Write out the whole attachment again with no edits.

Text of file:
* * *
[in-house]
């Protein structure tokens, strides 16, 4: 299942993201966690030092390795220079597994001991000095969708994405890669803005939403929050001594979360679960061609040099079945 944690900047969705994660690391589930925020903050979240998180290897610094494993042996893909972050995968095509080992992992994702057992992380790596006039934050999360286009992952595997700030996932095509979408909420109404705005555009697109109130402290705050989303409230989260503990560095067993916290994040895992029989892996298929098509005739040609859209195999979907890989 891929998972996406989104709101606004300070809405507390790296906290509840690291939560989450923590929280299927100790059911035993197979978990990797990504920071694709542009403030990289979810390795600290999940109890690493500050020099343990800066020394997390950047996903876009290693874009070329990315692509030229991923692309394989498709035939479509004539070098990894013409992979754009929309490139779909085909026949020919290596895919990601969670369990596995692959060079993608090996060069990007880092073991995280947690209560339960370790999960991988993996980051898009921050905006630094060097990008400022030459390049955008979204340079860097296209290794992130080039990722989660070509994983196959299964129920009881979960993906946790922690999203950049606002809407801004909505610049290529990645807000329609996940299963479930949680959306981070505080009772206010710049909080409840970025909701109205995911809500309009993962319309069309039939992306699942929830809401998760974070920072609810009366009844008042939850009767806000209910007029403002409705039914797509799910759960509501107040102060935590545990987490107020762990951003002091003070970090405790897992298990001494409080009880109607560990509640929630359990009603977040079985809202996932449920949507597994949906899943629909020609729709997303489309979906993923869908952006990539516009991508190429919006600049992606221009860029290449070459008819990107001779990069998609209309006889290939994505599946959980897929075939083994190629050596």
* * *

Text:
[in-house]
């Protein structure tokens, strides 16, 4: 299942993201966690030092390795220079597994001991000095969708994405890669803005939403929050001594979360679960061609040099079945 944690900047969705994660690391589930925020903050979240998180290897610094494993042996893909972050995968095509080992992992994702057992992380790596006039934050999360286009992952595997700030996932095509979408909420109404705005555009697109109130402290705050989303409230989260503990560095067993916290994040895992029989892996298929098509005739040609859209195999979907890989 891929998972996406989104709101606004300070809405507390790296906290509840690291939560989450923590929280299927100790059911035993197979978990990797990504920071694709542009403030990289979810390795600290999940109890690493500050020099343990800066020394997390950047996903876009290693874009070329990315692509030229991923692309394989498709035939479509004539070098990894013409992979754009929309490139779909085909026949020919290596895919990601969670369990596995692959060079993608090996060069990007880092073991995280947690209560339960370790999960991988993996980051898009921050905006630094060097990008400022030459390049955008979204340079860097296209290794992130080039990722989660070509994983196959299964129920009881979960993906946790922690999203950049606002809407801004909505610049290529990645807000329609996940299963479930949680959306981070505080009772206010710049909080409840970025909701109205995911809500309009993962319309069309039939992306699942929830809401998760974070920072609810009366009844008042939850009767806000209910007029403002409705039914797509799910759960509501107040102060935590545990987490107020762990951003002091003070970090405790897992298990001494409080009880109607560990509640929630359990009603977040079985809202996932449920949507597994949906899943629909020609729709997303489309979906993923869908952006990539516009991508190429919006600049992606221009860029290449070459008819990107001779990069998609209309006889290939994505599946959980897929075939083994190629050596």